Advocacy Gameshow Is Now Documentary, But Will People Still Think Of Fundraising As A Competition?

You may have seen last week that CBS quickly shifted directions when their planned show to pit activists against each other in a game show like competition drew extremely negative responses from the general public.  Now the intent is to create a documentary around the work the six contestants do.

According to reporting by Salon, part of what would determine the winner was the social media responses each contestant engendered among viewers:

A press release written up by Deadline includes the details:
[…]

Activists go head-to-head in challenges to promote their causes, with their success measured via online engagement, social metrics and hosts’ input. The three teams have one ultimate goal: to create impactful movements that amplify their message, drive action, and advance them to the G20 Summit in Rome, Italy. There, they will meet with world leaders in the hope of securing funding and awareness for their causes. The team that receives the largest commitment is celebrated as the overall winner at the finale, which will also feature musical performances by some of the world’s most passionate artists.

There is so much about this process and how much the creators of the show actually know, or think they know about how non-profit fundraising works. Not to mention what sort of impression people will get about what organizations should be doing in order to garner support from them. The articles I linked about each have examples of things people tweeted in response to the planned show, comparing it to the Hunger Games. Others mentioned that in many places, activists are jailed or tortured in response to their advocacy.

According to Salon:

…more than 70 progressive groups and activists signed an open letter to CBS and Global Citizen critiqueing the premise.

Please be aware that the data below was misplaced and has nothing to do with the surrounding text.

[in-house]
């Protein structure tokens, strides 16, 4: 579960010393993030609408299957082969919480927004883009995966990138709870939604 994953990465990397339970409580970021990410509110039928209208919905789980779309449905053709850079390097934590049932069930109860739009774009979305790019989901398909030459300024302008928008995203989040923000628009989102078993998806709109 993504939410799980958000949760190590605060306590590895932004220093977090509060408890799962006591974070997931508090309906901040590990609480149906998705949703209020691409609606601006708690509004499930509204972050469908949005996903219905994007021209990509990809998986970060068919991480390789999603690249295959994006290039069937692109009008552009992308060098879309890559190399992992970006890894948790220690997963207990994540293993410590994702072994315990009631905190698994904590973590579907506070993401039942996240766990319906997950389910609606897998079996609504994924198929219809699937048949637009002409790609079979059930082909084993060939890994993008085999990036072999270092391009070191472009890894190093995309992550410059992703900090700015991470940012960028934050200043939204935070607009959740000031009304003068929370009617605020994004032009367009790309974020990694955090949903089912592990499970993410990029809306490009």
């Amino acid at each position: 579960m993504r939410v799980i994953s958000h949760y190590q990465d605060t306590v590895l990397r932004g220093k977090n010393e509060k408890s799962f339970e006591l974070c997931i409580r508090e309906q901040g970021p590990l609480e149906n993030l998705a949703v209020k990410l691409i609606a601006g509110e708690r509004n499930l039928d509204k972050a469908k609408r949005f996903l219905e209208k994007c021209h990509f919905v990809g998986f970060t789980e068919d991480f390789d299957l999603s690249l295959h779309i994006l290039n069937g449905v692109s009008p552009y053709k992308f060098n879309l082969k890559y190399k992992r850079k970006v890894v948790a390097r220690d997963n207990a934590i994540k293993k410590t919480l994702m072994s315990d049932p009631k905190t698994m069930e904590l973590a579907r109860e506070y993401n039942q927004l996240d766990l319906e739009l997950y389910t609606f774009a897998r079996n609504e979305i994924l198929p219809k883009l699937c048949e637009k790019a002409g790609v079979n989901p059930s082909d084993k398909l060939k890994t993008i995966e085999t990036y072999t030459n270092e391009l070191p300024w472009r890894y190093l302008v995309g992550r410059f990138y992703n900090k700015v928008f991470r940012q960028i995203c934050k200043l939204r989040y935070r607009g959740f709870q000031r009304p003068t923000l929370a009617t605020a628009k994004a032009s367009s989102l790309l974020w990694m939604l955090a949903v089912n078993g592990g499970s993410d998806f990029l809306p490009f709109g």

“Pitting activists against one another upholds the ‘oppression Olympics’ and perpetuates the belief that justice issues must fight over ‘breadcrumbs’ supplied by those with power, resources and large platforms,” the letter states. “Ultimately, this results from the very oppressive systems which we are trying to dismantle. Our lived realities, struggles and traumas are not games, nor competitions for the consumerist gaze.”

If you are thinking you may have read about something similar not long ago, I did indeed cover a similar, though untelevised, funding opportunity the Morgan Stanley announced in May which similarly has applicants working with experts to hone their pitches to funders.

About Joe Patti

I have been writing Butts in the Seats (BitS) on topics of arts and cultural administration since 2004 (yikes!). Given the ever evolving concerns facing the sector, I have yet to exhaust the available subject matter. In addition to BitS, I am a founding contributor to the ArtsHacker (artshacker.com) website where I focus on topics related to boards, law, governance, policy and practice.

I am also an evangelist for the effort to Build Public Will For Arts and Culture being helmed by Arts Midwest and the Metropolitan Group. (http://www.creatingconnection.org/about/)

I am currently the Director of the Grand Opera House in Macon, GA.

Among the things I am most proud are having produced an opera in the Hawaiian language and a dance drama about Hawaii's snow goddess Poli'ahu while working as a Theater Manager in Hawaii. Though there are many more highlights than there is space here to list.

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